Author: Tricia Thompson (Page 2)

Call to Action: Gluten in Medicine Disclosure Act of 2019

Gluten in Medicine Disclosure Act of 2019. Representatives Ryan and Cole introduced this bill on April 3, 2019. The bill currently has 8 co-sponsors.

The text of the bill is available at

Please support this bill by contacting your representative. A state-by-state directory is available at

You can also find your representative by zip code at

I was contacted by Representative Ryan’s office and asked
for my opinion regarding wording of the bill. The bill currently reads in part
that a drug […]

Gluten Free Watchdog Statement on Purity Protocol Oat Suppliers

There is no standardized definition for purity protocol oats*.
As a result, not all oats promoted by suppliers as purity protocol are the
same. At this time, Gluten Free Watchdog includes four companies in our listing
of suppliers providing purity protocol oats to manufacturers, namely Avena
Foods, GF Harvest, Montana Gluten-Free Processors, and Glanbia Nutritionals.
You can read about their protocols at

*GFCO along with representatives from Avena Foods, GF Harvest, Montana Gluten-Free Processors, and Cream Hill Estate (no longer in business) co-authored a […]

What we’ve learned from 15 years of testing food for gluten & 8 years running Gluten Free Watchdog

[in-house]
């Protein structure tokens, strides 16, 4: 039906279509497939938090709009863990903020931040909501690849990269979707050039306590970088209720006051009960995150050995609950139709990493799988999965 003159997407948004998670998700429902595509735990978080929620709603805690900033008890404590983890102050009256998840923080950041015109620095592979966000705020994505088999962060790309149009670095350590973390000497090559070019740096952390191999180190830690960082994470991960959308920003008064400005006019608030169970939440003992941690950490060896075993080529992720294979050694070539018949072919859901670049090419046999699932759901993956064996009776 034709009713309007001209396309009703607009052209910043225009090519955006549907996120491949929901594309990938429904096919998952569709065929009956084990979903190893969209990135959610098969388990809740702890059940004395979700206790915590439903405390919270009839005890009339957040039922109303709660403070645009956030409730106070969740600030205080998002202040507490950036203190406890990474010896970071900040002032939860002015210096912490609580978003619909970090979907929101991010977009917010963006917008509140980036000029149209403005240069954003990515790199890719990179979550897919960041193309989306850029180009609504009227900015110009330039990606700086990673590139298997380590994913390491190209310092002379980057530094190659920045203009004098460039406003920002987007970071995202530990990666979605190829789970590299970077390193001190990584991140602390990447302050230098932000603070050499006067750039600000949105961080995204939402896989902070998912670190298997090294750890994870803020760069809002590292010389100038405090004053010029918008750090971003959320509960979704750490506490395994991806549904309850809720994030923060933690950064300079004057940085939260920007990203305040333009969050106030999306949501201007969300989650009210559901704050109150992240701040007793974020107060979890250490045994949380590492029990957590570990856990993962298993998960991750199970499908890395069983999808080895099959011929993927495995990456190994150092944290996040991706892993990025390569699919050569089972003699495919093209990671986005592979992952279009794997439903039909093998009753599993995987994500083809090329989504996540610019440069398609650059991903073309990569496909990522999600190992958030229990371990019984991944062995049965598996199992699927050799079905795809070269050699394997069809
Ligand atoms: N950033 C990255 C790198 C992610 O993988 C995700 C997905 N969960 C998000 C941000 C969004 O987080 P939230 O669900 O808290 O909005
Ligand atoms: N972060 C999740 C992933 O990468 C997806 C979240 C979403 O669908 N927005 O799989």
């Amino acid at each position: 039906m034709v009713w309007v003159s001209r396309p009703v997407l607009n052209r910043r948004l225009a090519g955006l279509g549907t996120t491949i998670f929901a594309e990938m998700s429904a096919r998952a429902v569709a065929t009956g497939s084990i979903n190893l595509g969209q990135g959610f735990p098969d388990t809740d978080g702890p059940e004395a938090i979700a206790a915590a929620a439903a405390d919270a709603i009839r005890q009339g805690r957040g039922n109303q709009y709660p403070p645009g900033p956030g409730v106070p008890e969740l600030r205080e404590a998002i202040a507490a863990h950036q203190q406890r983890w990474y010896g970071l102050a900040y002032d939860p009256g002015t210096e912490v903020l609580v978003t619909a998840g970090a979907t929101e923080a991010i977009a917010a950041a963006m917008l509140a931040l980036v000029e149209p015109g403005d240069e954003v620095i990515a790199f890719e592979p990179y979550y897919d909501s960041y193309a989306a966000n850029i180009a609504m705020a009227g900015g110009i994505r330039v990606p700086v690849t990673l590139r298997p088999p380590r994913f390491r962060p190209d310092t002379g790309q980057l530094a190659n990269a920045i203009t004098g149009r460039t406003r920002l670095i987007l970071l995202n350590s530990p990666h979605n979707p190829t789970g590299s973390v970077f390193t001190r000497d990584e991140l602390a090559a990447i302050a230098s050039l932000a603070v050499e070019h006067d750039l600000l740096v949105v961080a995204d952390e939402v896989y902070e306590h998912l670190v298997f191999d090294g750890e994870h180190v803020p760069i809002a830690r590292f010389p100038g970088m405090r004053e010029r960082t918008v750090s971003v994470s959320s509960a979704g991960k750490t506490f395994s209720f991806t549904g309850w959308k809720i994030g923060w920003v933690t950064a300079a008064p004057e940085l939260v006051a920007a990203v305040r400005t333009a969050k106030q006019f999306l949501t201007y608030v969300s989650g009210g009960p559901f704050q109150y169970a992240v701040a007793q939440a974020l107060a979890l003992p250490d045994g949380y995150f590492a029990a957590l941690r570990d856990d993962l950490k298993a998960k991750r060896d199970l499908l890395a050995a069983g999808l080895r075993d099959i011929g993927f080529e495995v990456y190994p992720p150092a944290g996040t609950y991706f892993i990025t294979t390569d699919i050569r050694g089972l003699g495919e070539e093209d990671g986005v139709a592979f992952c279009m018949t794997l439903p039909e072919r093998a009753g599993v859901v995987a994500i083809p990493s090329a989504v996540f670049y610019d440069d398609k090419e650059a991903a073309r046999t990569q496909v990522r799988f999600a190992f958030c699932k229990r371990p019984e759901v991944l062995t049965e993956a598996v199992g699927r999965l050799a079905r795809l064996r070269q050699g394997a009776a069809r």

The vast majority of
manufacturers of gluten-free foods are doing it right!

87% of labeled gluten-free foods commissioned for testing through Gluten Free Watchdog test below 5 parts per million of gluten (the lowest level that can be quantified using the R5 ELISA Mendez Method).

96% of labeled gluten-free foods commissioned for
testing through Gluten Free Watchdog test below 20 parts per million of

4% of labeled gluten-free foods commissioned for
testing through Gluten Free Watchdog test at or above 20 parts per […]

Morning musings about testing food for gluten & the Nima Sensor

The following is paragraph form of a tweet thread posted by @GFWatchdog to Twitter on March 21, 2019.

A few musings this morning about testing food for gluten & the Nima Sensor. Background, I have been commissioning testing of gluten-free food for about 15 years. Does this make me an expert? No. I am a dietitian fortunate to have learned from the experts—the scientists who specialize in testing food for gluten, including the late Dr. Mendez (you may recognize his […]

Confused by USDA ingredient & allergen labeling? Read the facts recently confirmed by the agency

Over the past week, two of the amazing members of the Gluten Free Watchdog community reached out regarding issues with USDA labeling. In case you sometimes find yourself in a state of labeling confusion, here are the facts recently confirmed to GFWD by USDA on March 11th and 12th, 2019.

1. ALL ingredients must be declared by their “common or usual name” in foods regulated by the USDA.

2. Certain ingredients can be declared collectively, such as
flavoring. BUT protein-containing ingredients must […]

When beer “crafted to remove gluten” is wrongly advertised as “gluten-free”: How to report to the TTB